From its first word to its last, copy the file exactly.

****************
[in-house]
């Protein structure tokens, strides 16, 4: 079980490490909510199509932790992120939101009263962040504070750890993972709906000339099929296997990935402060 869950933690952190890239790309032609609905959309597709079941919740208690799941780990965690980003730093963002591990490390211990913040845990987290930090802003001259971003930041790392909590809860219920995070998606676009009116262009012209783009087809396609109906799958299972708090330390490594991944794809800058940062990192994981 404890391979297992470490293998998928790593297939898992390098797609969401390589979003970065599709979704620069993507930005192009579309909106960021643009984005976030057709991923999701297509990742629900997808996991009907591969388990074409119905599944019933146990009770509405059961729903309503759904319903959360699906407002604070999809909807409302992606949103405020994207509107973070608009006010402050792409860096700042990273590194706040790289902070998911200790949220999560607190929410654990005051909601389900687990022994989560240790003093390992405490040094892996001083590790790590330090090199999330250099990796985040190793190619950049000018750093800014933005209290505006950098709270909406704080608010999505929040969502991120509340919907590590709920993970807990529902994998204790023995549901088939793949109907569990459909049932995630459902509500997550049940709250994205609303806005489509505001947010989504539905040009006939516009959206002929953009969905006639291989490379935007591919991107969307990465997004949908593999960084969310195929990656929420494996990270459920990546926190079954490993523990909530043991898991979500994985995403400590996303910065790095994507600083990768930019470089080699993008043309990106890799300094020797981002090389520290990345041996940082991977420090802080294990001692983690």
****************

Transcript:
[in-house]
């Protein structure tokens, strides 16, 4: 079980490490909510199509932790992120939101009263962040504070750890993972709906000339099929296997990935402060 869950933690952190890239790309032609609905959309597709079941919740208690799941780990965690980003730093963002591990490390211990913040845990987290930090802003001259971003930041790392909590809860219920995070998606676009009116262009012209783009087809396609109906799958299972708090330390490594991944794809800058940062990192994981 404890391979297992470490293998998928790593297939898992390098797609969401390589979003970065599709979704620069993507930005192009579309909106960021643009984005976030057709991923999701297509990742629900997808996991009907591969388990074409119905599944019933146990009770509405059961729903309503759904319903959360699906407002604070999809909807409302992606949103405020994207509107973070608009006010402050792409860096700042990273590194706040790289902070998911200790949220999560607190929410654990005051909601389900687990022994989560240790003093390992405490040094892996001083590790790590330090090199999330250099990796985040190793190619950049000018750093800014933005209290505006950098709270909406704080608010999505929040969502991120509340919907590590709920993970807990529902994998204790023995549901088939793949109907569990459909049932995630459902509500997550049940709250994205609303806005489509505001947010989504539905040009006939516009959206002929953009969905006639291989490379935007591919991107969307990465997004949908593999960084969310195929990656929420494996990270459920990546926190079954490993523990909530043991898991979500994985995403400590996303910065790095994507600083990768930019470089080699993008043309990106890799300094020797981002090389520290990345041996940082991977420090802080294990001692983690």